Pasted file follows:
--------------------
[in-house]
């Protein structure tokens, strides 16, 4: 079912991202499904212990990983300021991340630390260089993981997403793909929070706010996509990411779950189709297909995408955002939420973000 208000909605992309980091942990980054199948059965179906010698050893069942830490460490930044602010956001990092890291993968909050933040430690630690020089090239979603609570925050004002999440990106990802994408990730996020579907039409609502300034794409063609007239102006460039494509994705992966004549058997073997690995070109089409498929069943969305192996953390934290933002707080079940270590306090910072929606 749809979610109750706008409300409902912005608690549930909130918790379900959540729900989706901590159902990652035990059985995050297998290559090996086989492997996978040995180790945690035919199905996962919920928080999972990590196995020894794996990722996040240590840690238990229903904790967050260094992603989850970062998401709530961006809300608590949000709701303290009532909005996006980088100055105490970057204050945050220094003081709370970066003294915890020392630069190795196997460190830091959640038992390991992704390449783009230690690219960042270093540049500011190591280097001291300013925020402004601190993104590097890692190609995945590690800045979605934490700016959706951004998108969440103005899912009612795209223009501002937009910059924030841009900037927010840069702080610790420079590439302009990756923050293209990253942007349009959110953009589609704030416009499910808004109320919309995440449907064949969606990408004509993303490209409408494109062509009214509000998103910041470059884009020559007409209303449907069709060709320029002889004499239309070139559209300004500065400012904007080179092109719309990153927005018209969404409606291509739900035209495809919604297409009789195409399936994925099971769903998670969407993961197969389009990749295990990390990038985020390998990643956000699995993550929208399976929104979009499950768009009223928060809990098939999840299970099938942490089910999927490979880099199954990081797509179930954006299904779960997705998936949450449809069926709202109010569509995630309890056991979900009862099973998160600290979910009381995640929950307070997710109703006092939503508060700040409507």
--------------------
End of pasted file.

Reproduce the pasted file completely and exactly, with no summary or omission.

[in-house]
């Protein structure tokens, strides 16, 4: 079912991202499904212990990983300021991340630390260089993981997403793909929070706010996509990411779950189709297909995408955002939420973000 208000909605992309980091942990980054199948059965179906010698050893069942830490460490930044602010956001990092890291993968909050933040430690630690020089090239979603609570925050004002999440990106990802994408990730996020579907039409609502300034794409063609007239102006460039494509994705992966004549058997073997690995070109089409498929069943969305192996953390934290933002707080079940270590306090910072929606 749809979610109750706008409300409902912005608690549930909130918790379900959540729900989706901590159902990652035990059985995050297998290559090996086989492997996978040995180790945690035919199905996962919920928080999972990590196995020894794996990722996040240590840690238990229903904790967050260094992603989850970062998401709530961006809300608590949000709701303290009532909005996006980088100055105490970057204050945050220094003081709370970066003294915890020392630069190795196997460190830091959640038992390991992704390449783009230690690219960042270093540049500011190591280097001291300013925020402004601190993104590097890692190609995945590690800045979605934490700016959706951004998108969440103005899912009612795209223009501002937009910059924030841009900037927010840069702080610790420079590439302009990756923050293209990253942007349009959110953009589609704030416009499910808004109320919309995440449907064949969606990408004509993303490209409408494109062509009214509000998103910041470059884009020559007409209303449907069709060709320029002889004499239309070139559209300004500065400012904007080179092109719309990153927005018209969404409606291509739900035209495809919604297409009789195409399936994925099971769903998670969407993961197969389009990749295990990390990038985020390998990643956000699995993550929208399976929104979009499950768009009223928060809990098939999840299970099938942490089910999927490979880099199954990081797509179930954006299904779960997705998936949450449809069926709202109010569509995630309890056991979900009862099973998160600290979910009381995640929950307070997710109703006092939503508060700040409507």